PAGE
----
Definition of coadjutor in English:

coadjutor

Pronunciation /kōˈajo͞odər/ /koʊˈædʒudər/ /kōˈajədər/ /koʊˈædʒədər/

See synonyms for coadjutor on Thesaurus.com

noun

  • A bishop appointed to assist a diocesan bishop, and often also designated as his successor.

    ‘Before Ruiz retired in 2000, the Vatican placed a bishop coadjutor in his diocese.’
    • ‘In a letter to the 200 priests of his diocese announcing his application to the Pope for a coadjutor, Bishop Konstant tells them: ‘I have been aware that while I am able to continue my work in the diocese I do need some help.’’
    • ‘Her life was written by Thomas de Cantimpre, the coadjutor of the Bishop of Cambrai.’
    • ‘Vera Lopez was considered a conservative when the pope named him bishop coadjutor in 1995, but he too became an outspoken advocate of the rights of the indigenous peasants of Chiapas.’
    • ‘Appointed coadjutor bishop of New York in 1837, he was consecrated the following year.’
    • ‘It's more than 80 years since a coadjutor archbishop succeeded to the See of Dublin.’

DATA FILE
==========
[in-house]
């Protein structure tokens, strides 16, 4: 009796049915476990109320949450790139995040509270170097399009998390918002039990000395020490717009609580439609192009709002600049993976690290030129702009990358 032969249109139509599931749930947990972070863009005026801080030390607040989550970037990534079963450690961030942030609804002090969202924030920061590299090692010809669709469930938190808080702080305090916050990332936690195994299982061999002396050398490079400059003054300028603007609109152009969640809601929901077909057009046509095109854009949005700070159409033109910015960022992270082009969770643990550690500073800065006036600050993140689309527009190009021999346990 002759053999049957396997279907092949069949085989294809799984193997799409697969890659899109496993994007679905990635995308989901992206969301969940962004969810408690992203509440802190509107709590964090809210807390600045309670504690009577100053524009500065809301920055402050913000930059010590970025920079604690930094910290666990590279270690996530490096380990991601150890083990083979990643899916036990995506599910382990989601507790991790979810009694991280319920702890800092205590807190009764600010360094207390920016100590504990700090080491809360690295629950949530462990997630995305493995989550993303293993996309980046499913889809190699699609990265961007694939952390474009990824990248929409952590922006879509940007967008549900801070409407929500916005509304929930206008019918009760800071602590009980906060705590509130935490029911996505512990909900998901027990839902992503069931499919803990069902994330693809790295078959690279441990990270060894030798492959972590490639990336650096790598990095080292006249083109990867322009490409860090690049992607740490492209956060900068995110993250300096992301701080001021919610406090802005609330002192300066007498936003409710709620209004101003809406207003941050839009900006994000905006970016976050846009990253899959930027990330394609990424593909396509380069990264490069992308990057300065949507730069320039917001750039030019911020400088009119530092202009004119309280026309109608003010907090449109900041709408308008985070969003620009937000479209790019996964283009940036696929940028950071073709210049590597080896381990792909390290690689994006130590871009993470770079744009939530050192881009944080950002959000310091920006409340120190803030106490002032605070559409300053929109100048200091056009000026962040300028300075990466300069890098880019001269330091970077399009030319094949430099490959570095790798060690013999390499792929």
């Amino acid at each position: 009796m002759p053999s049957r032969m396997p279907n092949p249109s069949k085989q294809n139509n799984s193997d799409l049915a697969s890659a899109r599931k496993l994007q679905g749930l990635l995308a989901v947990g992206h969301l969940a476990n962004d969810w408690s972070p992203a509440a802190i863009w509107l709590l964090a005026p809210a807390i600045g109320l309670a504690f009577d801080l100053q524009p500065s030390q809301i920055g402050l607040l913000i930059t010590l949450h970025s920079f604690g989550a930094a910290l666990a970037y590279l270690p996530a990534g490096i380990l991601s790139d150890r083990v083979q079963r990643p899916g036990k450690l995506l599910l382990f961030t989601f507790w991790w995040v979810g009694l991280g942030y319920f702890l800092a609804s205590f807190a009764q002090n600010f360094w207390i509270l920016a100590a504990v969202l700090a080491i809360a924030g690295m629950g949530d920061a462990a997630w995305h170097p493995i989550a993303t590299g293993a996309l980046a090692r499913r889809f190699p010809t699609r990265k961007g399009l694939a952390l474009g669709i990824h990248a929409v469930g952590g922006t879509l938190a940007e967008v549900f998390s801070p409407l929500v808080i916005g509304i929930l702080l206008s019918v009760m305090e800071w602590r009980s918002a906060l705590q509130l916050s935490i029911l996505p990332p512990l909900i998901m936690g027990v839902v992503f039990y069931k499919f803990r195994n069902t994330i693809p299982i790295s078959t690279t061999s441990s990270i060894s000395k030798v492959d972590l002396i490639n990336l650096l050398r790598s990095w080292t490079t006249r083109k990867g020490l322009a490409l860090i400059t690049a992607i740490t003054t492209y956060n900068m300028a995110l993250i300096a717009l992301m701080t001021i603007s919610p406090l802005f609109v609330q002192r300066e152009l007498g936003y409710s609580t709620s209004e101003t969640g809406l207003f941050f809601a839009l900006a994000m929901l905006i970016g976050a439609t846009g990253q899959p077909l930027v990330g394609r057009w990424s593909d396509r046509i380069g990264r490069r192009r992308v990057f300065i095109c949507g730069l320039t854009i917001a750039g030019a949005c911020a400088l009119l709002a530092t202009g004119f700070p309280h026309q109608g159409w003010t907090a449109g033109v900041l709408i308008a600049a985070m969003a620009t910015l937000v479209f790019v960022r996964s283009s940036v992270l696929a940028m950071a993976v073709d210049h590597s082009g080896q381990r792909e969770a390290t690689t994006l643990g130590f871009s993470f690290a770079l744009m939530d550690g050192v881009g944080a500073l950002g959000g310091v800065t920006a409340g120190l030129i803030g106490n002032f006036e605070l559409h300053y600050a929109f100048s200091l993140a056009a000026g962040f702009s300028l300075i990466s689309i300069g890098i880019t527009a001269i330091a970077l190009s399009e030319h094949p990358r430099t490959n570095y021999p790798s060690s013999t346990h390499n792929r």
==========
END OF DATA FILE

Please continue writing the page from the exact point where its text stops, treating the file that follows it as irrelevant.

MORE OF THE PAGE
• ‘Catholic tradition holds that it is an aberration for a diocese to have more than one bishop, although a coadjutor is allowed for a bishop in need because of health or age.’
    • ‘Connell asked Rome in May 2002 to appoint a coadjutor archbishop with the right of succession, but candidates weren't easy to find.’
    • ‘The coadjutor pulled Michael to the side to confer with him.’
    • ‘The diocese feels a sense of gratitude for the gentle leadership which Bishop Laurence Ryan has given, first as coadjutor to Bishop Patrick Lennon and since late 1987 as bishop of the diocese.’

Origin

Late Middle English via Old French from late Latin coadjutor, from co- (from Latin cum ‘together with’) + adjutor ‘assistant’ (from adjuvare ‘to help’).